Blood cultures were obtained then and empiric antibiotic treatment with vancomycin (1.0 g every 12 h) and piperacillin-tazobactam (4.5 g, iv drip q8h) were started. All the 6 sets of blood cultures were positive after 2 days and detected as Gram-negative coccobacilli (Fig. 2) The organism was subcultured and incubated on blood agar at 35 °C with 5% CO2. In the meantime, the empiric antibiotic treatment for the patient was switched to piperacillin-tazobactam (4.5 g, ivdrip q8h) and levofloxacin (0.5 g, ivdrip qd). The organism appeared slightly pink, mucoid colonies after 48 h incubation. It was identified as R.mucosa by matrix-assisted laser desorption ionization time-of-flight mass spectrometry (MALDI-TOF MS) (bioMerieux, Durham, NC). However, the organism was identified as R.gilardii by the Vitek2 system (bioMerieux, Durham, NC, USA). To confirm the identity of the isolate, a fragment of the 16S rRNA gene was amplified by PCR using primer sets 16S-forward (5′AGAGTTTGATCCTGGCTCAG 3′) and 16S-reverse (5′GGTTACCTTGTTACGACTT 3′), and the resultant polymerase chain reaction product was sequenced. The best match returned was the R.mucosa, ATCC BAA-692 type strain, with 99.6% identity.
Fig. 2
Fig. 2

Gram staining of the blood culture isolated displayed Gram-negative coccobacilli, sometimes in short chains

Antimicrobial susceptibility testing of the R.mucosa strain was determined by the Kirby-Bauer disk diffusion method, using the breakpoints recommended by Clinical and Laboratory Standards Institute (CLSI-M100) for nonfermentative Gram-negative bacteria. The isolate exhibited large inhibition zone (millimeter) for most of antimicrobials tested: amikacin 42 mm, ciprofloxacin 42 mm, levofloxacin 27 mm, imipenem 38 mm, meropenem 42 mm, and piperacillin-tazobactam 6 mm. Therefore, according to the antibiotics susceptibility test result, the treatment was switched to meropenem (1 g, ivdrip q12h) and amikacin (400 mg, ivdrip qd). After antibiotic treatment, the control echocardiography showed that moderate mitral valve systole regurgitation was observed by CDFI, which was much better than before (Fig. 3). The following blood cultures, the sputum culture and urine culture were all negative and the C-reactive protein (CRP), the procalcitonin (PCT), the white blood cell counts and the neutrophil counts were all normal. After treatment, the hemoglobin has raised to 81 g/L. The results of serum autoantibodies, including ANA 130.04 IU/ml, dsDNA121.18 IU/ml, AnuA 19.45 IU/ml, anti-SSA antibody (±), were improved. The patient discharged and kept on accepting the treatment with meropenem and amikacin in community hospital for another 6 weeks until the clinical symptoms of the SLE were controlled. The patient is still preparing for a cardiac surgery which has been advised by the doctor.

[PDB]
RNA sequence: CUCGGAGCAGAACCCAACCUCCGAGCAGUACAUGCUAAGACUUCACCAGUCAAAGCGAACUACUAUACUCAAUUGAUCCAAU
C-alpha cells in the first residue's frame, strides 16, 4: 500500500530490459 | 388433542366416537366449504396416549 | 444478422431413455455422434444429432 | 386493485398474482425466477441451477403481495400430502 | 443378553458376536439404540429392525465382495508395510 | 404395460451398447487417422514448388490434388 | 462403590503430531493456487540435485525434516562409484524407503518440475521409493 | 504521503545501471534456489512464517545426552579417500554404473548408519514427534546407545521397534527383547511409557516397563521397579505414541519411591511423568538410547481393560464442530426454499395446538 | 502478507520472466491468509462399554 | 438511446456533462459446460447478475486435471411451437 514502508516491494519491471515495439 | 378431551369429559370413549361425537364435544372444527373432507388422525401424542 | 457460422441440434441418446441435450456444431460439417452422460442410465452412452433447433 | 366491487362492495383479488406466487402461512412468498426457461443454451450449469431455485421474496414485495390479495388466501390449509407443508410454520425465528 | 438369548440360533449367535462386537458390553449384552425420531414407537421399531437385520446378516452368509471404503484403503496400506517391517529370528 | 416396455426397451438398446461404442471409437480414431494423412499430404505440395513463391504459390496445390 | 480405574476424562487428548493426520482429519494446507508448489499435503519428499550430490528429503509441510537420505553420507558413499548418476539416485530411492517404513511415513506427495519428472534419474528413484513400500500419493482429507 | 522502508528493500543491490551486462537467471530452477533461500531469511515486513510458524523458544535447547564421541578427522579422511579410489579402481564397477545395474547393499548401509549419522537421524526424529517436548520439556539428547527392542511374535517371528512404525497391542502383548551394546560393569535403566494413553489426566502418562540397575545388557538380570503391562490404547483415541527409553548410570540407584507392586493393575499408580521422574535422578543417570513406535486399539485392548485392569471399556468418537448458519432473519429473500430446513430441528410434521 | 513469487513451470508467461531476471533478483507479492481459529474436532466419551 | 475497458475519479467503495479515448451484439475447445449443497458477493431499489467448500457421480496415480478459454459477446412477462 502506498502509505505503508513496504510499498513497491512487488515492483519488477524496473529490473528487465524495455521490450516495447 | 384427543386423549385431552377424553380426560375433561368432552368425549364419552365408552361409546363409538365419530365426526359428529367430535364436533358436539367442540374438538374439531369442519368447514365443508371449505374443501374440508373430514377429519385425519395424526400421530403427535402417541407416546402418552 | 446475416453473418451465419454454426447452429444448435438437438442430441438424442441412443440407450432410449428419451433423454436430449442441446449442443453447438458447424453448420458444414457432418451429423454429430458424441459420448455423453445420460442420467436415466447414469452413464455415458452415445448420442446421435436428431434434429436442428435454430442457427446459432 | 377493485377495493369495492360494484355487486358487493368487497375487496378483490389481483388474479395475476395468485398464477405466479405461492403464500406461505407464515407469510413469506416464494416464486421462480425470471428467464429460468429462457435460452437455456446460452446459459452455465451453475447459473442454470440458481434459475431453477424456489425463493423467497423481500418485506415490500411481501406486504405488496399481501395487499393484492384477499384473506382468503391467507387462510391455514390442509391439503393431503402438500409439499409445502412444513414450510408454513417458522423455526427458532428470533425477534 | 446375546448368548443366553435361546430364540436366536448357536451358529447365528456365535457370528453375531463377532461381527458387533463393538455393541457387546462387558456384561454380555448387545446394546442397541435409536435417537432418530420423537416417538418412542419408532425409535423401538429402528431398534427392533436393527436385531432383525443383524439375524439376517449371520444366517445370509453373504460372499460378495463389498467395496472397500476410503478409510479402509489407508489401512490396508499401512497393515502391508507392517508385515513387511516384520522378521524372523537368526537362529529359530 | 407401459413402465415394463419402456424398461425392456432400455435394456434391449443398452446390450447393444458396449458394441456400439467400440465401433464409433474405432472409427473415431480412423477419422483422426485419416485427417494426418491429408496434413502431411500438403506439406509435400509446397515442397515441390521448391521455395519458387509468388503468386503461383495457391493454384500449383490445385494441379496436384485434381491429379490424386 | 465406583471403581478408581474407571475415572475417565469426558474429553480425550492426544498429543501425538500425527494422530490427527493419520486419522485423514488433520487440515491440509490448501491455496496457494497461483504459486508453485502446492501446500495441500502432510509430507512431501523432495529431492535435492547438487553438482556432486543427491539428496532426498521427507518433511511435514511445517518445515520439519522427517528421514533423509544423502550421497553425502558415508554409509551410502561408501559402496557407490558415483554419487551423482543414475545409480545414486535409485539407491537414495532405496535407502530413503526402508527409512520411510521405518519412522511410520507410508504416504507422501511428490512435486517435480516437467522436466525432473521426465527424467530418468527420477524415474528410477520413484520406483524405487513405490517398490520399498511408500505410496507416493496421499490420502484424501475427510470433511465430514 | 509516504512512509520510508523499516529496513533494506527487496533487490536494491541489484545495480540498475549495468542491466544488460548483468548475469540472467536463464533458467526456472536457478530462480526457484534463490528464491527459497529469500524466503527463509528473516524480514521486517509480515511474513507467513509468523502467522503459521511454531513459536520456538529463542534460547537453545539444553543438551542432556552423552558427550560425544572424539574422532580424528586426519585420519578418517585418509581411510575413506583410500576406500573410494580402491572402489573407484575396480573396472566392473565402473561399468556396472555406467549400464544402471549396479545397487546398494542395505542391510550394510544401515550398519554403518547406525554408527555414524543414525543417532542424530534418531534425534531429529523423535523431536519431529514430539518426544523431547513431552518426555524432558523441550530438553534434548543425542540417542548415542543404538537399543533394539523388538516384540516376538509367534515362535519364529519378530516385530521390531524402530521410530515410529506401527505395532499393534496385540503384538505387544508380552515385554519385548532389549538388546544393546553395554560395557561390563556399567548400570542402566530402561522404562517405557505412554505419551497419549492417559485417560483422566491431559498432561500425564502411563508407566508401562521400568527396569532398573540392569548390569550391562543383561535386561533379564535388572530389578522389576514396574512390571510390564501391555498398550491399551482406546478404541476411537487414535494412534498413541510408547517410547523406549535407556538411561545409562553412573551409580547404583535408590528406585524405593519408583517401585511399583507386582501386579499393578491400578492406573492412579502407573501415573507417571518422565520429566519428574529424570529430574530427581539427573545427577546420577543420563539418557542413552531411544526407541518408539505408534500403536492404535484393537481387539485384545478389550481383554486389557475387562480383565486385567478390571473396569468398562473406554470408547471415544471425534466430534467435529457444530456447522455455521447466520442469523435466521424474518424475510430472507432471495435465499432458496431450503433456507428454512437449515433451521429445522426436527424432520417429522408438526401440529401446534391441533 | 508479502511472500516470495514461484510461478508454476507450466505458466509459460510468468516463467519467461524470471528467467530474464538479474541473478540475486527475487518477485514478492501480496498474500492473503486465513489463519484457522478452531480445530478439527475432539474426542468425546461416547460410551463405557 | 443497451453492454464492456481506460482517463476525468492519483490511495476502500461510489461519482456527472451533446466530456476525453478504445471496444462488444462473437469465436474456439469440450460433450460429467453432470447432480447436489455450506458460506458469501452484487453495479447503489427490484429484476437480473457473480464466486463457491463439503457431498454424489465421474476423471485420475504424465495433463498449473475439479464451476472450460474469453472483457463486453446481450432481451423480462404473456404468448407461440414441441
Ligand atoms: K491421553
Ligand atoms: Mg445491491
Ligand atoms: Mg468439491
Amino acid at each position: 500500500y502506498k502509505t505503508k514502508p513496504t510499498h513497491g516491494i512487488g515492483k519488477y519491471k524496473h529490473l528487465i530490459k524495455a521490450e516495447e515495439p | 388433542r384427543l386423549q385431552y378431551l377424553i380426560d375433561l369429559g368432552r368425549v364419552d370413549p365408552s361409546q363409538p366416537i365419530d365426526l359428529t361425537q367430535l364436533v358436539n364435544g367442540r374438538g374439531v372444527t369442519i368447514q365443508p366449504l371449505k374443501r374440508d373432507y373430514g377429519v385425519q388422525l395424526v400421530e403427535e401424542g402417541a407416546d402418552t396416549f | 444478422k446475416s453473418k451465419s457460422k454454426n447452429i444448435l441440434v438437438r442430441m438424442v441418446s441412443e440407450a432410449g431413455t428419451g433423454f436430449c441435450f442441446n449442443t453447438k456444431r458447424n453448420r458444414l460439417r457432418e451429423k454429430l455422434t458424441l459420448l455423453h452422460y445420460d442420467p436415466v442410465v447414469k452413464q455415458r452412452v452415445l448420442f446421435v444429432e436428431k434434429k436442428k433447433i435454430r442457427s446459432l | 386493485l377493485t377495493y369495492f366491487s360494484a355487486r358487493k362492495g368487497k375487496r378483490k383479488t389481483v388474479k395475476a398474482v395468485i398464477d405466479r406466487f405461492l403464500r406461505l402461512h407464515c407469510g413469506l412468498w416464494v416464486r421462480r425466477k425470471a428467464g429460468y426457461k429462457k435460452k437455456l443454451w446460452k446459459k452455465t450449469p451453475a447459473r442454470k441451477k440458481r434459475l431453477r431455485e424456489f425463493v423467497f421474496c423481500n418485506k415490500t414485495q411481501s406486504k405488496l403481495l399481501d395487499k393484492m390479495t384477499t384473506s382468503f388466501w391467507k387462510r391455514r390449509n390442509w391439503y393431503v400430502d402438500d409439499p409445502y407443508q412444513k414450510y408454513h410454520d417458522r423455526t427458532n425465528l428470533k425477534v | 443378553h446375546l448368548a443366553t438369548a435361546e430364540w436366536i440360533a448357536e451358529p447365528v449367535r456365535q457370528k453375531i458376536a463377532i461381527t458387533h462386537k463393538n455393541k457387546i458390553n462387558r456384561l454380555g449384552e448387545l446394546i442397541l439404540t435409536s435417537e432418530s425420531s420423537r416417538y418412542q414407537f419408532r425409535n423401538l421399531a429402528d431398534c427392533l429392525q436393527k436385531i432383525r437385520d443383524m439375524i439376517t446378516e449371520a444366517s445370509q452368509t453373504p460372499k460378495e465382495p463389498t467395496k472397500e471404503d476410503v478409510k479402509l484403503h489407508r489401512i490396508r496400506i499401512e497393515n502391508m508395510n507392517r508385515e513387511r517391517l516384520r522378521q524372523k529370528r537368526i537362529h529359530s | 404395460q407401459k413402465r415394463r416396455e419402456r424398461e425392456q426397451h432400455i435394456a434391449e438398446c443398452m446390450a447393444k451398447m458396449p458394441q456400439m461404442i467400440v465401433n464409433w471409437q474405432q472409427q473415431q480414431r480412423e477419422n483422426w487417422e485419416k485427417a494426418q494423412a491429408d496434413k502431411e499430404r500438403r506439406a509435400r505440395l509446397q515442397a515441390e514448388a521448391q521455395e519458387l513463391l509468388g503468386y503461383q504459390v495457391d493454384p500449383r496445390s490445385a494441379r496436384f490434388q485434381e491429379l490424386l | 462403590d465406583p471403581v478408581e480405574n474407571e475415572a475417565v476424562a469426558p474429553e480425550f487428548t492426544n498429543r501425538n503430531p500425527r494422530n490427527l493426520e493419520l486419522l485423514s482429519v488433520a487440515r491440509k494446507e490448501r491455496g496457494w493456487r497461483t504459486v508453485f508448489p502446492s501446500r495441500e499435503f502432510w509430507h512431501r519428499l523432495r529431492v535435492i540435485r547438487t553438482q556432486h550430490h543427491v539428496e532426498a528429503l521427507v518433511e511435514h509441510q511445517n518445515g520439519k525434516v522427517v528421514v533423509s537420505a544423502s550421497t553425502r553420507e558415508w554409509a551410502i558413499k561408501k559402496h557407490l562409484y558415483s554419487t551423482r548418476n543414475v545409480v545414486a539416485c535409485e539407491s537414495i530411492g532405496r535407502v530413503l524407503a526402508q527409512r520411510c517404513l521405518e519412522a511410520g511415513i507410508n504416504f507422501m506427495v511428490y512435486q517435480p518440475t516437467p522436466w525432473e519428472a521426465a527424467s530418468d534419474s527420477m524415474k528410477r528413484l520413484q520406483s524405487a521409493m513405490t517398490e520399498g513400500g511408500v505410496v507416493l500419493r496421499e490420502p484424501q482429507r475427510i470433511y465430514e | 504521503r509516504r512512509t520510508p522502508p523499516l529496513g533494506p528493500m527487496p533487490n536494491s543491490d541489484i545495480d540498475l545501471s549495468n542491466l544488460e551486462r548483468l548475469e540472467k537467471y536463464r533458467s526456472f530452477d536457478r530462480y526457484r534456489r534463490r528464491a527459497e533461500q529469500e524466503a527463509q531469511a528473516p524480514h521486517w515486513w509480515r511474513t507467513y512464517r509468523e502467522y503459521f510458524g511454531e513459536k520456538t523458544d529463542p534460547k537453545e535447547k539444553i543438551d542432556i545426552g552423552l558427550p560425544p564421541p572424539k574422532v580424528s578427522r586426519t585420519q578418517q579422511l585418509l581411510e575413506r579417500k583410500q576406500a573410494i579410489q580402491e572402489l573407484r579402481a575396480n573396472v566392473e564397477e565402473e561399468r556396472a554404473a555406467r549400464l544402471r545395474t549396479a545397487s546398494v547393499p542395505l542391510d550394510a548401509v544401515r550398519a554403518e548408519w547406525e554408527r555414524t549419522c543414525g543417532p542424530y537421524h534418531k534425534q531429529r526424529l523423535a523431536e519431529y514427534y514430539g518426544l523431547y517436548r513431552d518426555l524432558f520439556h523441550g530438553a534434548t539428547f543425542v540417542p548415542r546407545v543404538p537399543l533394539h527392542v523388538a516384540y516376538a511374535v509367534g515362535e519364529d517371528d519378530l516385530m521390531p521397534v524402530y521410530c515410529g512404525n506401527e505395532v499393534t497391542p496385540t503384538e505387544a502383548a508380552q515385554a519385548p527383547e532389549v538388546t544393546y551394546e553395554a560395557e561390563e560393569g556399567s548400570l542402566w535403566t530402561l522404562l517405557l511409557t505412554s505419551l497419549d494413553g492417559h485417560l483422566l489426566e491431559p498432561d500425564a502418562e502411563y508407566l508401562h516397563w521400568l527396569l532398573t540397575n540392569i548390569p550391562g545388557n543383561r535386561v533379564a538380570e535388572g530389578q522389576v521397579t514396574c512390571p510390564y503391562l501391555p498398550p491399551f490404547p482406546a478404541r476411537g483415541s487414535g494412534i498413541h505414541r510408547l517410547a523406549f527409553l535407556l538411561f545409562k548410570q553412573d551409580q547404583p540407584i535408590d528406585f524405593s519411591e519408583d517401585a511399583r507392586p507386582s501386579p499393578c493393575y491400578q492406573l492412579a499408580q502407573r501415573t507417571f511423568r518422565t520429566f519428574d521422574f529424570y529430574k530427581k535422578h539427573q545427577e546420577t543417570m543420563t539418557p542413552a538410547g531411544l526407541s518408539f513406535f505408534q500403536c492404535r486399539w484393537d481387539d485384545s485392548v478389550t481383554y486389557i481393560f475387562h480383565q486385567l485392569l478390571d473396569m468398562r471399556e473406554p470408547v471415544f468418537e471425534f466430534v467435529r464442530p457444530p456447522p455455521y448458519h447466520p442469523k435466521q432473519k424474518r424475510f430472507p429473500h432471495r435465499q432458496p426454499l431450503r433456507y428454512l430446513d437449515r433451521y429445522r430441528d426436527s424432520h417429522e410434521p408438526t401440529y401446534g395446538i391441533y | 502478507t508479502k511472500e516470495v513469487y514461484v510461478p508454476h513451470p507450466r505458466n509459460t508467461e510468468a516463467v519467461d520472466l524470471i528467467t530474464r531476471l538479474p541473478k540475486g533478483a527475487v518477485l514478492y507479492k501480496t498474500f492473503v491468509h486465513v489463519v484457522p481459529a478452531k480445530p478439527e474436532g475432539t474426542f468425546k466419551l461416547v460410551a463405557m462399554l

Fig. 3
Fig. 3

The control echocardiograph images (TTE) indicated moderate mitral valve systole regurgitation

Discussion and conclusions

Infective endocarditis (IE) is a rare, life-threatening disease. However, the diagnosis of IE usually requires a combination of clinical microbiological and echocardiography results [10]. Although SLE itself could lead to the formation of vegetations of valve, which is a type of non-infective endocarditis and named as Libman-Sacks endocarditis [11]. According to the modified Duke Criteria, these were the certain evidences supporting the diagnosis of infective endocarditis in this case, including the positive of all the 6 sets of blood cultures, the existence of the vegetation on mitral valve by TTE, the presence of acute severe mitral valve systole regurgitation by CDFI examination, and the improved situation of mitral valve systole regurgitation after antibiotic treatment. Additionally, Libman-Sacks endocarditis vegetations are not generally associated with valvular destruction [12]. It is believed that valve tissue culture was important to distinguish IE from Libman-Sacks endocarditis in this case.

Almost 80% of IE cases were caused by Gram-positive pathogenic bacteria, such as viridans group Streptococci (VGS), Streptococci and Staphylococci [10, 13]. Infections involving Gram-negative and fungal pathogens in IE are rarely reported. Few studies showed that the incidence of non-HEACK (Haemophilus species, Aggregatibacter species, Cardiobacterium hominis, Eikenella corrodens and Kingella species) Gram-negative bacilli IE was increasing from 1.8% [14] to 3.9% [15]. In this case, IE caused by this slow-growth non-fermentative Gram-negative bacterium was rarely studied. R. mucoca was a bacterial genus of pink-pigmented, oxidative, Gram-negative coccobacilli, which grows well on blood agar and chocolate agar, but not on McConkey agar [4, 79]. In our case, the pathogen organism was misidentified as R.gilardii by the Vitek 2 system. However, according to the results of MALDI-TOF MS and 16S rRNA gene sequence [7], it was further identified as R.mucoca. Similar to our observation, there were also other researchers reported the misidentification with Vitek 2 system [16].

In general, R.mucoca was resistant to β-lactam antibiotics, such as piperacillin-tazobactam, ampicillin, extended spectrum cephalosporins (cefrazidime, cefepime) and colistin, while it was full susceptibility to aminoglycosides (amikacin, gentamicin) and fluoroquinolones (levofloxacin, ciprofloxacin), and usually susceptible to carbapenems (imipenem, meropenem) [2, 79]. Consistent to our results, the previous case series reported that 100% of R.mucoca isolated was resistant to piperacillin-tazobactam [17]. According to the study of a contemporary multicenter cohort in Italy, approximately 73% of non-HEACK Gram-negative bacilli IE patients were treated with penicillin or cephalosporin (penicillin–penicillinase inhibitor or a third-generation cephalosporin), variably combined with carbapenem and aminoglycoside or fluoroquinolone [15]. Since these β-lactam antibiotics usually had no effects on R.mucoca infections, it is believed that the management of IE caused by R.mucoca would be better to be treated with carbapenems combined with an aminoglycoside or a fluoroquinolone.